Here, in the interest of offering at least a few words of comfort, is some guidance on how to talk to your children in the wake of this tragedy.

4 Ways to Have a More Peaceful Evening

Kate Hanley by Kate Hanley | November 27th, 2012 | 3 Comments
topic: Family Health, Health & Wellness, Relationships | tags: back, bed, bedtime, body, breath, breathe, car, channel surfing, children, cleaning, cooking, couch, decompress, evening, family, floor, happy, intention, Internet, kids, meditate, meditation, mind, night, parenting, peaceful, pillow, relax, relaxing, rest, sleep, spine, stress, stressful, transitions, TV

Peaceful Evening

In theory, evening is a glorious time of day — a time to eat and spend time with loved ones and then unwind before bed. In reality, though, it’s often a stress fest – feed the kids, put the kids to bed, answer some emails, fall into bed. Or simply lost time – eat whatever, channel surf, cruise the Internet, then look up and wonder how it got to be 11:30 already.

Luckily, it doesn’t take much to transform your evening hours into the respite they ought to be. Here are four of my favorite tips for a peaceful evening. I’d love to hear yours!

Recipe for a Grounded Holiday

Cheryl Terrace by Cheryl Terrace | November 20th, 2012 | No Comments
topic: Green Living, Health & Wellness, Healthy Home, Personal Growth | tags: animals, books, Brain function, detox, diet, food, Green Living, Grounded, health, healthy-eating, holiday season, love, meditate, nature, nutrition, read, reading, self-love, sleep, soul, thanksgiving, toxic, toxic environment, walk, Yoga, You are what you eat

The holiday season is upon us, with many of our thoughts turning to food. The popular adage “you are what you eat” is literally true, according to new research that claims a person’s diet has a profound influence on their brain function and overall health.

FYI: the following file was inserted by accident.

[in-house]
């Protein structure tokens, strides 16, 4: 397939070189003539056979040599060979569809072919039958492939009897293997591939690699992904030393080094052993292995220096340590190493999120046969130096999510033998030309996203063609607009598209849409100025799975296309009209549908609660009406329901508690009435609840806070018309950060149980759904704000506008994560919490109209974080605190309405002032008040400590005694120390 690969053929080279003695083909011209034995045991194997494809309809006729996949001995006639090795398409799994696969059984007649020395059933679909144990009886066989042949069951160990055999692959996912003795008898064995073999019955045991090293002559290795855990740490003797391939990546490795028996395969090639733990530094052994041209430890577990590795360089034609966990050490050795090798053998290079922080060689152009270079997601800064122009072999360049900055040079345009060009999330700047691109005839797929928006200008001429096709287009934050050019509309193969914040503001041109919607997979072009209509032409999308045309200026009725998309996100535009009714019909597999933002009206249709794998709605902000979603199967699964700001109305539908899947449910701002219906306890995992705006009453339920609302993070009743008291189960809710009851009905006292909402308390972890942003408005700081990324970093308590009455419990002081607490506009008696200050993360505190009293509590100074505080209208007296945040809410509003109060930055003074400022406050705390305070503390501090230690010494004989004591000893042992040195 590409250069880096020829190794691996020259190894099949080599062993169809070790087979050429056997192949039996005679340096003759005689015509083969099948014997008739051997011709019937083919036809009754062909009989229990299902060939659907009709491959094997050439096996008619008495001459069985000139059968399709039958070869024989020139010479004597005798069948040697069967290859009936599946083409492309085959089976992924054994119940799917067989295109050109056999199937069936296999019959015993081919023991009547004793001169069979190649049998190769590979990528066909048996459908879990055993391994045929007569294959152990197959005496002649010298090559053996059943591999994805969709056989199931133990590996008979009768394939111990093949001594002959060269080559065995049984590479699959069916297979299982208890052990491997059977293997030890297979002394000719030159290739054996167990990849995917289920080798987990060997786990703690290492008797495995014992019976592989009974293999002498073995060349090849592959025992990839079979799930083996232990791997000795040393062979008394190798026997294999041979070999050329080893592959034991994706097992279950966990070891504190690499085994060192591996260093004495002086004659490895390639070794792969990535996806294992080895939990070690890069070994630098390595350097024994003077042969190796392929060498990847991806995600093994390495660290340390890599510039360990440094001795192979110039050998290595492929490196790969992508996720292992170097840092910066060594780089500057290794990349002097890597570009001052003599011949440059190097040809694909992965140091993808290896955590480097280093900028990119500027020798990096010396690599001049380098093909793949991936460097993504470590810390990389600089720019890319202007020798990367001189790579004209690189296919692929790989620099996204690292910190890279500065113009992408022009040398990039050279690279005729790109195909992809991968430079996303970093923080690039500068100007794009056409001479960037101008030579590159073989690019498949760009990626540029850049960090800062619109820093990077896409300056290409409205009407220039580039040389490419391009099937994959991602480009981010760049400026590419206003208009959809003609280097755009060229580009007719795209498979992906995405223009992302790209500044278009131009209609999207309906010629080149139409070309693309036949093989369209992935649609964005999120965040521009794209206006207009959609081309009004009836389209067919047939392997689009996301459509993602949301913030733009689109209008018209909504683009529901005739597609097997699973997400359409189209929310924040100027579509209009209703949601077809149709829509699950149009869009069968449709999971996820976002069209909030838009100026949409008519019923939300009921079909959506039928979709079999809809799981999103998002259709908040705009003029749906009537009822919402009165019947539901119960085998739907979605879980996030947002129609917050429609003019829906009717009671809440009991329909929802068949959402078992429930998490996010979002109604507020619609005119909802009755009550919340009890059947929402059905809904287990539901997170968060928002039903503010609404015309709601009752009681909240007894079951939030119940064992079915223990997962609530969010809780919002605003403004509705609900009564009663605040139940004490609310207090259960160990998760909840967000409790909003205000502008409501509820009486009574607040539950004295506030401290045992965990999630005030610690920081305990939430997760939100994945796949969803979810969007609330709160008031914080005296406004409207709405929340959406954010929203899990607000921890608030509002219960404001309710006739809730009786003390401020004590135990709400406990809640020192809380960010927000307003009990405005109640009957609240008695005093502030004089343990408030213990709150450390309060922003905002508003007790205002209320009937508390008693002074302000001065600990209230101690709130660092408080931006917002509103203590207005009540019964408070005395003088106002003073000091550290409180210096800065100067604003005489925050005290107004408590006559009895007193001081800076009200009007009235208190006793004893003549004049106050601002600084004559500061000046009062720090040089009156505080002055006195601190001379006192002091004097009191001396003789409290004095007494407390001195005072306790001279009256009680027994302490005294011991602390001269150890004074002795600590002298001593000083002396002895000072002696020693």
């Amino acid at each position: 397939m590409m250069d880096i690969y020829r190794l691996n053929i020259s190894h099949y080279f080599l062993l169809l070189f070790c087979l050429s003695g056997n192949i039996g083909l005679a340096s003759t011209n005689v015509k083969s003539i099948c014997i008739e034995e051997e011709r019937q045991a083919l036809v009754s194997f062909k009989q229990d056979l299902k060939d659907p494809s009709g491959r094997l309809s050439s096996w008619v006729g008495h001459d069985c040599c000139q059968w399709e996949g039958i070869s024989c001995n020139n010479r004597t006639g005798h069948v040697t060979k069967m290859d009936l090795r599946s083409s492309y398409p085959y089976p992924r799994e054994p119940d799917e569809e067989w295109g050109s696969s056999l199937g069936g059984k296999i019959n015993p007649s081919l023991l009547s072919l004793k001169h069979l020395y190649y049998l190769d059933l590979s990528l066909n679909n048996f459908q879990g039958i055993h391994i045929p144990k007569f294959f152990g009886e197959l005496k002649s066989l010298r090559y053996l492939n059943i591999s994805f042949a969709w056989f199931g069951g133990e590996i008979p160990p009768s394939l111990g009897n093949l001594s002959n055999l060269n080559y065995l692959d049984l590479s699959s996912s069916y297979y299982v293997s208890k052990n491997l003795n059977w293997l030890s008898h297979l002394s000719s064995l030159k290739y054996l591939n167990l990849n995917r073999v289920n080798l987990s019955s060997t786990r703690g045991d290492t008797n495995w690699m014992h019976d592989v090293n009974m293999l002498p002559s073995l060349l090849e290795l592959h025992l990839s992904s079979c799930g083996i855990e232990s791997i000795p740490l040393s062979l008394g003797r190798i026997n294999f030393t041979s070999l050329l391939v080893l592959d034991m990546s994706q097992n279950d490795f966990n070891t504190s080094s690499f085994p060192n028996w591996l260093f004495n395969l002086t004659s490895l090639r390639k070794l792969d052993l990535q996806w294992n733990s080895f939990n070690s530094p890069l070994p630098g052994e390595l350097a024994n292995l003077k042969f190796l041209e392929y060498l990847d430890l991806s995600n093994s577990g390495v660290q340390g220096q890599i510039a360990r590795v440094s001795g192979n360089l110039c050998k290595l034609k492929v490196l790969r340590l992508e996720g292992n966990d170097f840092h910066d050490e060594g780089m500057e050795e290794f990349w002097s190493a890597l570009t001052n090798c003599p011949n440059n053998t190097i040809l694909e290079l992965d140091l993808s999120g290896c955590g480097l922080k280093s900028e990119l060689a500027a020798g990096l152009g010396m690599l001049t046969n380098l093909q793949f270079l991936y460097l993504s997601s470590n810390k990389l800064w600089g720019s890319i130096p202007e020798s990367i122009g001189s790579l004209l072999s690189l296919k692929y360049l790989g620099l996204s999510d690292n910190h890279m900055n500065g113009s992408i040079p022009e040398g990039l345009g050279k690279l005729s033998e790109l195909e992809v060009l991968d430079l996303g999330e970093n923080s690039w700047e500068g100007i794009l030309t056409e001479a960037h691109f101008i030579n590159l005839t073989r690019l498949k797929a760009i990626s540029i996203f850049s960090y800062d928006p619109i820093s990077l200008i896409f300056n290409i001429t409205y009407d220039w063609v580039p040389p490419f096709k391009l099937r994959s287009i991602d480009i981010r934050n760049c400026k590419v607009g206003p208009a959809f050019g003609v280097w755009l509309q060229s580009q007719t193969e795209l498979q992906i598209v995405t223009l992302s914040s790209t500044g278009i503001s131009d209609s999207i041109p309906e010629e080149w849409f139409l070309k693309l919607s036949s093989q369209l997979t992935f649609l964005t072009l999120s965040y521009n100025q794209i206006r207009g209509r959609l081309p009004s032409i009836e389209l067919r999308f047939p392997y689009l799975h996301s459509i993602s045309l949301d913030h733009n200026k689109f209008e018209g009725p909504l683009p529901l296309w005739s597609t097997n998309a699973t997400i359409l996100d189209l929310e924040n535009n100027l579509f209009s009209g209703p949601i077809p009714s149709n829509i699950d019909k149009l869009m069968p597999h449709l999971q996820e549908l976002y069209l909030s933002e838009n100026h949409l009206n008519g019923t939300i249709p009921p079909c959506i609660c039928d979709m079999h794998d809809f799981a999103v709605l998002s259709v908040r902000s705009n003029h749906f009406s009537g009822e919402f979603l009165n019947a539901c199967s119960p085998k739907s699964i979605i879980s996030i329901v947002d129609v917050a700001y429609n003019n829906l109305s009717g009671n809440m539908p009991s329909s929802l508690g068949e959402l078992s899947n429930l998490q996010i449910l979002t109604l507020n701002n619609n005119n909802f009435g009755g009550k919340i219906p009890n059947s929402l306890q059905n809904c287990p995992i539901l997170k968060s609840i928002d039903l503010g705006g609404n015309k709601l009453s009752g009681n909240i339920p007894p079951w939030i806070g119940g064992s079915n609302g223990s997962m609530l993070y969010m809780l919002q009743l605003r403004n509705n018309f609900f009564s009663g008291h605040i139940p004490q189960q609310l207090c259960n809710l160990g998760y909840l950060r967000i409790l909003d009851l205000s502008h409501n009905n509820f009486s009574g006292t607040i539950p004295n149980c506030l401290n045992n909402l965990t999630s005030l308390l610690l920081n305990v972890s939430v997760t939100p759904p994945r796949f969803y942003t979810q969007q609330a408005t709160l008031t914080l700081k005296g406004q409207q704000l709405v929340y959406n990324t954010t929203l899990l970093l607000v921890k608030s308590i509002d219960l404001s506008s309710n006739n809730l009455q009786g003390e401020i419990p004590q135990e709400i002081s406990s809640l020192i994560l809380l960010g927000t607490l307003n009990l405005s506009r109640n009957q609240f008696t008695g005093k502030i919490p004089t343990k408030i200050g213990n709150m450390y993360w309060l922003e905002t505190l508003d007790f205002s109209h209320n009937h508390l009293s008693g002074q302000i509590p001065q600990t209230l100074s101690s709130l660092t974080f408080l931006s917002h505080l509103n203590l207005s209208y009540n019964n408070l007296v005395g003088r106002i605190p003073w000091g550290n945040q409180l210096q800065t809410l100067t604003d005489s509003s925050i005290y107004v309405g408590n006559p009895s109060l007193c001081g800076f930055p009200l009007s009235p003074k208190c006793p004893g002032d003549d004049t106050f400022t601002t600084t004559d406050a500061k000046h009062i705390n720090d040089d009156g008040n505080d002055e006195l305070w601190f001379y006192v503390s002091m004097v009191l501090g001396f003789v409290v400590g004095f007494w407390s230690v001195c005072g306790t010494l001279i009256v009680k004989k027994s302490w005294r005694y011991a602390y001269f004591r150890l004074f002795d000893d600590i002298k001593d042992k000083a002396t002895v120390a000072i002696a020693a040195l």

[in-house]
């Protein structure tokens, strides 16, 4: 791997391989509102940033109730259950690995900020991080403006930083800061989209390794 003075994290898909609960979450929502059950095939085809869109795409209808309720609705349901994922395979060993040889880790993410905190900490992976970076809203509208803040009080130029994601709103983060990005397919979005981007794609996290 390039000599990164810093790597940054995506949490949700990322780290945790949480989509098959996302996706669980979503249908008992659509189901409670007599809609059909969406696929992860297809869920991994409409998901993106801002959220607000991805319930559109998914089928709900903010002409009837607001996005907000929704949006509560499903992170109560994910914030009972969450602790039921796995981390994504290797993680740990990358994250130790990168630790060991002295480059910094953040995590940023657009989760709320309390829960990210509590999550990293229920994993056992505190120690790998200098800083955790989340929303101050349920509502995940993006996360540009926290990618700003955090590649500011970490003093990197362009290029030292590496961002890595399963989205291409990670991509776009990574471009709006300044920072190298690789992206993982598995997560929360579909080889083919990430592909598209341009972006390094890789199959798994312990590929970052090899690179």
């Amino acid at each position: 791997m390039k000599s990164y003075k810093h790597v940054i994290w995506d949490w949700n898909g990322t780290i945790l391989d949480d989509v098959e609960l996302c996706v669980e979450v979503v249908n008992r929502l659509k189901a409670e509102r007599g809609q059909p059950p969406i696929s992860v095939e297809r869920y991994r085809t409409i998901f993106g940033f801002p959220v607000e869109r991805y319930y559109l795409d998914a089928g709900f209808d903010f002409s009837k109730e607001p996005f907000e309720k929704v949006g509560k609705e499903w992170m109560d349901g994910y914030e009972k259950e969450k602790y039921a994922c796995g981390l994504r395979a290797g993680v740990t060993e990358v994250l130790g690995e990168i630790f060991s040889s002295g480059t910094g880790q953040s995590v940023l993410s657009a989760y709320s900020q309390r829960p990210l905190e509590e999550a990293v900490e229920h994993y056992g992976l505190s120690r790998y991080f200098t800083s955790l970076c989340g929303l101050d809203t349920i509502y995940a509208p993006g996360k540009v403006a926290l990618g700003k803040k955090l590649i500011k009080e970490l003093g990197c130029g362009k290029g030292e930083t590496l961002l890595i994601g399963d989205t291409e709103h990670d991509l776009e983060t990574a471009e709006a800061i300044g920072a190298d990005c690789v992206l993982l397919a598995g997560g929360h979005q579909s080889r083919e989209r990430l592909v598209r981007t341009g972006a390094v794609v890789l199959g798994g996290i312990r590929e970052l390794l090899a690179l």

Just as our eating style reflects and affects who we are, I believe how and where we live reflect ‘us’ even more. Our homes are intimate expressions of ourselves. Similar to the correlation between poor diet and disease, living in a toxic environment — in any sense, physical or emotional — also impacts our health in a negative way. Luckily, the opposite is also true. By creating an environment that supports our well-being, health and happiness, our bodies and minds will respond in positive ways.

The holiday season inundates us with recipes galore (as well as stress and temptations to overindulge). To balance that, choose an ingredient (or two, or three!) from my “healthy-self’ holiday recipe below, and treat yourself to a generous helping of grounding — whatever that means to you.

Can Knitting Give You a Runner’s High?

Tamara Grand by Tamara Grand | July 9th, 2012 | 23 Comments
topic: Fitness, Health & Wellness | tags: brain health, brain structure, cognitive function, craft, crafting, crafting and exercise, crafting and fitness, depression, dopamine, endorphins, exercise, Fitness, hormones, knit, knitting, learning, meditation, memory, mind, mood, neurotransmitters, prefrontal cortex, runner’s high, running, serotonin, sleep, workout

Knitting and Exercise

At first glance, crafting and exercise would seem to have little in common. One involves moving your body to improve health and fitness, the other moving your hands to create with paper, needles, paint or yarn.

Yet both activities have important, complementary effects on mood and cognitive function.

10 Reasons to Quit Your Coffee

Mark Hyman, M.D. by Mark Hyman, M.D. | July 6th, 2012 | 8 Comments
topic: Detox, Health & Wellness, Healthy Eating | tags: 5-HIA, acidity, addiction, antioxidants, blood sugar, caffeine, cardiovascular disease, catecholamines, cholesterol, chronic disease, coffee habit, cortisol, detox, diabesity, diet, diterpenes, doctor, dysbiosis, energy, GERD, glucose levels, glycemic index, health, healthy, heart burn, heart disease, Huffington Post, indigestion, inflammation, insomnia, insulin resistance, Mark Hyman, nutrition, serotonin, sleep, stress, triglycerides, type 2 diabetes, withdrawal

10 Reasons to Quit Coffee

Coffee: Is it good or bad for us? You might get media whiplash trying to figure that out. The truth is, I find this subject to be as confusing as you probably do.

After all, the media certainly doesn’t help clarify whether America’s favorite morning beverage is going to land you in the doc’s office or set you free with a clean bill of health. It’s no wonder so many of you shrug your shoulders in utter confusion as you refill your morning mug and get on with your day!